Are you tapping all the opportunities in your labor market?
For US electronics manufacturing services (EMS) providers, the only thing in shorter supply than long lead-time components is labor. Decades of manufacturing job losses translate to a generation of workers who don't consider manufacturing jobs because they don't know anyone in manufacturing. EMS companies are addressing this in multiple ways including job enlargement for existing workers, greater use of automation and closer ties with community colleges. Flexible work schedules better aligned with college student or single-parent schedule preferences have also been successful tactics. In areas with large retired populations, flexible work schedules may also appeal to retirees who are feeling inflationary pressures to re-enter the workforce and want better compensation than found in retail.
Adapting Covid-era processes to a more rational demand level.
I frequently say that program management is the most challenging job in the electronics manufacturing services (EMS) industry because program managers are expected to keep programs on schedule with little control over the variables that need to align for them to be successful in their jobs. Supply-demand imbalances in both the supply chain and with customers have made that job even harder. And, just like those late night informercials that tease “but wait, there’s more,” the chaos of the past two years is about to get worse.
The new challenge program managers are starting to see this year is a return to historical demand in many customer industries. Material availability is starting to improve in some areas, but not all part manufacturers are relaxing the draconian noncancellable, non-returnable (NCNR) policies put in place during the supply-demand imbalance. That basically means that even if customer demand is coming down, in some cases, orders scheduled for delivery several quarters from now can’t be adjusted with some suppliers because extended NCNR terms put in place when chipmaking capacity was at a premium are still present.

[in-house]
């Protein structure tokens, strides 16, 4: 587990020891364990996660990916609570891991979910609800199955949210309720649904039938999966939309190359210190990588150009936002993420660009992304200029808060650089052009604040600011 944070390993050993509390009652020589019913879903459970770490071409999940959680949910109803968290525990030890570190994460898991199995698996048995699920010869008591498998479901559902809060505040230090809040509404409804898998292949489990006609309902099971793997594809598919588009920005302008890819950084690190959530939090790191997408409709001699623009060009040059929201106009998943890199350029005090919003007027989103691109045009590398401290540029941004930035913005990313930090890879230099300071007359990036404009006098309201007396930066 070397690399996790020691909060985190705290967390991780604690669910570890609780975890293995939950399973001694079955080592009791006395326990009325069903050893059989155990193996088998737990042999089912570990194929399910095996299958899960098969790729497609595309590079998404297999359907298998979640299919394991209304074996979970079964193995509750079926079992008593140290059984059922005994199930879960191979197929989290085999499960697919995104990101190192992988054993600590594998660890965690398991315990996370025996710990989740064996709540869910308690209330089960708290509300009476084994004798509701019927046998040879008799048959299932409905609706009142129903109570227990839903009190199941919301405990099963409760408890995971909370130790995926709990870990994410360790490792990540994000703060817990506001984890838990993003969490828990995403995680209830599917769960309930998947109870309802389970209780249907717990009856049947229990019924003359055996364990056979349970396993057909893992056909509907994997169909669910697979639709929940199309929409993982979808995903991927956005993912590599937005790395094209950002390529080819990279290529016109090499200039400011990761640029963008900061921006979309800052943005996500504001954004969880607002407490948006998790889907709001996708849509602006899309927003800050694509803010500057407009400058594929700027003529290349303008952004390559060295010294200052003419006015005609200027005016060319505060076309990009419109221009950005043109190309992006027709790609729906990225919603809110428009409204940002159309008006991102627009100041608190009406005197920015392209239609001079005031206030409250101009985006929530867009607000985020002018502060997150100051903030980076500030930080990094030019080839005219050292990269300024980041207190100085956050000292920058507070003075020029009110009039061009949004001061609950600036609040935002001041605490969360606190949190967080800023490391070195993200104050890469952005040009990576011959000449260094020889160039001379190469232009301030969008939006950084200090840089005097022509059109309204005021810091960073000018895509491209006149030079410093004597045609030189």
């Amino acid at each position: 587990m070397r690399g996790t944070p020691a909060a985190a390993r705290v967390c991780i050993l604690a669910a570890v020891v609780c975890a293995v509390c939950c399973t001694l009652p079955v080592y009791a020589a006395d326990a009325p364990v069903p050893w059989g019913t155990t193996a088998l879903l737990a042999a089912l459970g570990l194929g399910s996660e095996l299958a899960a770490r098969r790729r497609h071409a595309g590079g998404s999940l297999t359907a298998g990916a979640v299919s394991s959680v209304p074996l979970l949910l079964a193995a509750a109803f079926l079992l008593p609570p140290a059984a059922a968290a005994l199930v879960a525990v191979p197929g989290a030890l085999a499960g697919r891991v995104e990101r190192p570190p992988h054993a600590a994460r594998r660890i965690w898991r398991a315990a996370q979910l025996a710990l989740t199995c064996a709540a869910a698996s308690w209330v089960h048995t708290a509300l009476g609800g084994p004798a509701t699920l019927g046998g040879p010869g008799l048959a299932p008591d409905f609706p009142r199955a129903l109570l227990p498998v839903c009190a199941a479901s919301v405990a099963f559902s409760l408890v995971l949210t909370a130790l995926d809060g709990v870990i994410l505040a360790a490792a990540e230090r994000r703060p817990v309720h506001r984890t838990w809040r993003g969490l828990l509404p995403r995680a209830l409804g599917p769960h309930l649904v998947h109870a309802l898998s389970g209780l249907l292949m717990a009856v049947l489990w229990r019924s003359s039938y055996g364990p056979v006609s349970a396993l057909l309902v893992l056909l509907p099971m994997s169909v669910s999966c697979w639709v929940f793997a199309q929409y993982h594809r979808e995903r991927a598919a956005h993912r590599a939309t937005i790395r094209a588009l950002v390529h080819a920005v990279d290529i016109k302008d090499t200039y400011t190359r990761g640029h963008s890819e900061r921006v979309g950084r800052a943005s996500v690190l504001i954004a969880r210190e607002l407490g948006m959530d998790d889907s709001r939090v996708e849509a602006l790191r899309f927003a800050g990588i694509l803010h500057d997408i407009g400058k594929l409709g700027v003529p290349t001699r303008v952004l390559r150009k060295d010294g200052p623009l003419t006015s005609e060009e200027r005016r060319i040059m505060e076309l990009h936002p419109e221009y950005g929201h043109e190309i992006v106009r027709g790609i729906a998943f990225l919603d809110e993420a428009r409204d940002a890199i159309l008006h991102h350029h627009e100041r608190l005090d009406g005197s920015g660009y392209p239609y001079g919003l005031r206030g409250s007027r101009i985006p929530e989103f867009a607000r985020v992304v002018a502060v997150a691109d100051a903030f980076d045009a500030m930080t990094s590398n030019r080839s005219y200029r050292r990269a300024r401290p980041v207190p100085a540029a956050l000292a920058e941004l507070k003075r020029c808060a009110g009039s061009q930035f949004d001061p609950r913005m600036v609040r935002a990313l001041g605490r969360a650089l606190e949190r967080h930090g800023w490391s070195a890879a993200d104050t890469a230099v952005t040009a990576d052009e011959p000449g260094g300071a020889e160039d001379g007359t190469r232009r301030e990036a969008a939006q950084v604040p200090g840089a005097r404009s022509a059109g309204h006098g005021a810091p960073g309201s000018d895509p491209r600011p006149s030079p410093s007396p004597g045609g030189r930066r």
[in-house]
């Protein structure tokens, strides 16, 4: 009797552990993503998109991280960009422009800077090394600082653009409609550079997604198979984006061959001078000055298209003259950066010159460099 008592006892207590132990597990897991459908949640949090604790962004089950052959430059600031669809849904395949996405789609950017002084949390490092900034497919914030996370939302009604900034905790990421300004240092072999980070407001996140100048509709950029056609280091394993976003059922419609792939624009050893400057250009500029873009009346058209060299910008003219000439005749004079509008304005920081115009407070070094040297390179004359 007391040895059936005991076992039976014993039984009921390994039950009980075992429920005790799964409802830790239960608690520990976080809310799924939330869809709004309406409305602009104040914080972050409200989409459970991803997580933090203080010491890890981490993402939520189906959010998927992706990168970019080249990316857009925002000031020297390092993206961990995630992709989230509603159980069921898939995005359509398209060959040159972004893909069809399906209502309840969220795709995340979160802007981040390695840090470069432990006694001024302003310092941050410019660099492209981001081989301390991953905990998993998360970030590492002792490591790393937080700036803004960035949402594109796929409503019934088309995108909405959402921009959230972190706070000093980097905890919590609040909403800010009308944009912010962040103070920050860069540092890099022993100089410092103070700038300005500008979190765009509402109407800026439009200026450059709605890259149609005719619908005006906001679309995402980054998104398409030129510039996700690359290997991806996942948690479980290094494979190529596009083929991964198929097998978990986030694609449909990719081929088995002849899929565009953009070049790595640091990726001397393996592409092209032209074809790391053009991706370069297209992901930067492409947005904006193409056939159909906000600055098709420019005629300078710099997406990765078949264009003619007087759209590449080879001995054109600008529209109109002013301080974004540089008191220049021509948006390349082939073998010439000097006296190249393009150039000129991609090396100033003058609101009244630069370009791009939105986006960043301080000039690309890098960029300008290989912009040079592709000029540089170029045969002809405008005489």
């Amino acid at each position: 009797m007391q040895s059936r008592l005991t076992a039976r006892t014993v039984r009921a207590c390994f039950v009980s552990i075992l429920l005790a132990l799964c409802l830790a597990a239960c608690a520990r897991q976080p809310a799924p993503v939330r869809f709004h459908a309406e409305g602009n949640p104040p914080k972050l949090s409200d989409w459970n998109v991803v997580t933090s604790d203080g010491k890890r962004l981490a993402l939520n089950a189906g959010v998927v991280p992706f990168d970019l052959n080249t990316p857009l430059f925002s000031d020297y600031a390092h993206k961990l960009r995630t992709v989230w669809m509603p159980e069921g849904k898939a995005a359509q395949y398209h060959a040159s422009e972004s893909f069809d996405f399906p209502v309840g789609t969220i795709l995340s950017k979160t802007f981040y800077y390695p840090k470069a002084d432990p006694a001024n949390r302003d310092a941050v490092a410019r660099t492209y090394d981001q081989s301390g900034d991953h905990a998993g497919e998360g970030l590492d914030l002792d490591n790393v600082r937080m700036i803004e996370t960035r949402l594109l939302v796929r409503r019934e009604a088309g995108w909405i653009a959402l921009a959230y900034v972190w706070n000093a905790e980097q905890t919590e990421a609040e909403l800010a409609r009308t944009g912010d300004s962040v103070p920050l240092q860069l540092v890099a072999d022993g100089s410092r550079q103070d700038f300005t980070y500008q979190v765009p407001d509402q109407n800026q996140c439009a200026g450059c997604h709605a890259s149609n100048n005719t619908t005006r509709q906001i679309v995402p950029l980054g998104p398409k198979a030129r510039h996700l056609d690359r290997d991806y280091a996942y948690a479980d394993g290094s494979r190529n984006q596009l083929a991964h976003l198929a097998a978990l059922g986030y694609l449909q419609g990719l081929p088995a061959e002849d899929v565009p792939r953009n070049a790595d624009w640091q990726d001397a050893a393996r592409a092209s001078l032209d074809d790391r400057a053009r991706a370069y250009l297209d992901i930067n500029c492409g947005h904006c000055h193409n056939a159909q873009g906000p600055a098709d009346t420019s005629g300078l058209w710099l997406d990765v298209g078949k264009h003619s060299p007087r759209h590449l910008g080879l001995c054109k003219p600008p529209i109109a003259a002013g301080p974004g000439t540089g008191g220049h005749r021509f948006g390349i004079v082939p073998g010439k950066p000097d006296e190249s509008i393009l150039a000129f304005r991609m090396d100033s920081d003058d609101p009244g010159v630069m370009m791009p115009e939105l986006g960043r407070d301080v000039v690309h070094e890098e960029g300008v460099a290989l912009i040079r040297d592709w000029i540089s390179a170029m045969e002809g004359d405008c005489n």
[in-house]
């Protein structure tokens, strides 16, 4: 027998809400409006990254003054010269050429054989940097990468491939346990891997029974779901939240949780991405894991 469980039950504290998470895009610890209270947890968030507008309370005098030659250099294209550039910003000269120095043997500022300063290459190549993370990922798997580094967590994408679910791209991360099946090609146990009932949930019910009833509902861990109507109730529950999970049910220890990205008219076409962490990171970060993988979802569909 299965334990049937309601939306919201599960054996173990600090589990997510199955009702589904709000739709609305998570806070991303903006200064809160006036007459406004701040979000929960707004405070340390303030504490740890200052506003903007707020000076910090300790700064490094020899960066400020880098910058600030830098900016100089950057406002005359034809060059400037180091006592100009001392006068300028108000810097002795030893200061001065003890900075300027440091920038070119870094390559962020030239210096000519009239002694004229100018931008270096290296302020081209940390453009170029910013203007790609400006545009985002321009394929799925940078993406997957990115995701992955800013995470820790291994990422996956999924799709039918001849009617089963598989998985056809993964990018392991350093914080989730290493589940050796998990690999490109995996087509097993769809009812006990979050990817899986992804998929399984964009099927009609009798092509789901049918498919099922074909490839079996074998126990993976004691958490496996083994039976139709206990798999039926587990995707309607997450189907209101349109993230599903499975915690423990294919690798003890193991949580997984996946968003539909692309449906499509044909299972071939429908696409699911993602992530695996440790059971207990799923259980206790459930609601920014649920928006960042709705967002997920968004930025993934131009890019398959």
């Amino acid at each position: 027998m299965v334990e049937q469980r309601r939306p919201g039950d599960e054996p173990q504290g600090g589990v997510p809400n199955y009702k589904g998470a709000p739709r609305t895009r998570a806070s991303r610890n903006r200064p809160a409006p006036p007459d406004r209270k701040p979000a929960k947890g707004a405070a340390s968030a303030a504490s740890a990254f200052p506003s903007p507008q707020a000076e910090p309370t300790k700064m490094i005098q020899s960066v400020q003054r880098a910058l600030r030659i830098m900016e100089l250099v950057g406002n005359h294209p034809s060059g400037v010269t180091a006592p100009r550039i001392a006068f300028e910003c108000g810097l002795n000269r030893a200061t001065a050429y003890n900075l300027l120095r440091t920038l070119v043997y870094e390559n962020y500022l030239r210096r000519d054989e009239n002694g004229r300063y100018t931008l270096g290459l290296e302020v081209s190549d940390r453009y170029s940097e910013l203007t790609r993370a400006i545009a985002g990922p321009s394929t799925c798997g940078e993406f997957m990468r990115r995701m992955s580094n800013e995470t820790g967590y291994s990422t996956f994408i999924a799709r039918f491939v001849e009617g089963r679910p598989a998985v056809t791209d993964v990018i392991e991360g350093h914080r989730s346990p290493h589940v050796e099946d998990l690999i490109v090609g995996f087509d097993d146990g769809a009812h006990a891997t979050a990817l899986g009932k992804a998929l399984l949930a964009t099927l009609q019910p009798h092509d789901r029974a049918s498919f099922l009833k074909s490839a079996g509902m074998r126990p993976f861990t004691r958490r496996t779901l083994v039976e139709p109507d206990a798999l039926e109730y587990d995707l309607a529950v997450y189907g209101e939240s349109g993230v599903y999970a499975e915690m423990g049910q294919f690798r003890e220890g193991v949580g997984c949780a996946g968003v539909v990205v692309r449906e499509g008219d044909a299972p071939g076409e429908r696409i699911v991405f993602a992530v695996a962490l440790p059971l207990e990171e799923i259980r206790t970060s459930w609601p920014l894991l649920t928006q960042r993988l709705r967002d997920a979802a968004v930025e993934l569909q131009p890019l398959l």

Teams are overworked and on the edge. How to combat the slide.
One of my favorite bosses pointed out that a contract is only as good as the intent of the parties who sign it. Yes, you can haul a party in breach of contract into court or arbitration, but the resolution rarely completely fixes the issue, and in many cases parties breach agreements with no consequences. Nowhere is that more evident than in today’s semiconductor industry. You’ll get parts when they arrive even when there was a commitment for an earlier date; they may cost more than the agreed-upon price; and the order is noncancellable regardless of how many previously agreed-upon terms change. In short, one party has no intent to adhere to the terms of its agreements, and market conditions will likely enable that behavior to continue indefinitely with no consequences.
This type of environment can be as contagious as the most recent Covid variant. Customer service and honoring commitments are sliding across the board. Last month, I listened to a gate agent lecture a 6 a.m. flyer who foolishly thought she could get to her destination in a single day, saying the airline wasn’t obligated to put her on a different airline until she had been stuck in transit for 48 hours. Separately, three contractors I called for glass cutting informed me that they couldn’t commit to a time for quoting or delivery but would a call an hour before they arrived. One finally did call back a week later and got the job. The other two still haven’t called back. When all competitors in a market are getting away with behaving badly, mediocrity thrives.
Strategic conversations are key to sustaining existing business.
The current business environment is creating two significant challenges for mid-tier electronics manufacturing services companies at a strategic planning level. The first is program management workload. Material exceptions have become the norm, and program teams have become highly reactive to respond to changing program variables. Second, material constraints are causing OEMs to keep projects at their current suppliers and push out launch plans on new products. Taken together, planning for account growth beyond what is automatically going in the pipeline based on spikes in existing demand may not be a great use of program management time.
While it is unlikely a significant number of projects will be awarded in the short term, a lot of dynamics in the background make strategically assessing larger accounts an important activity right now. These include: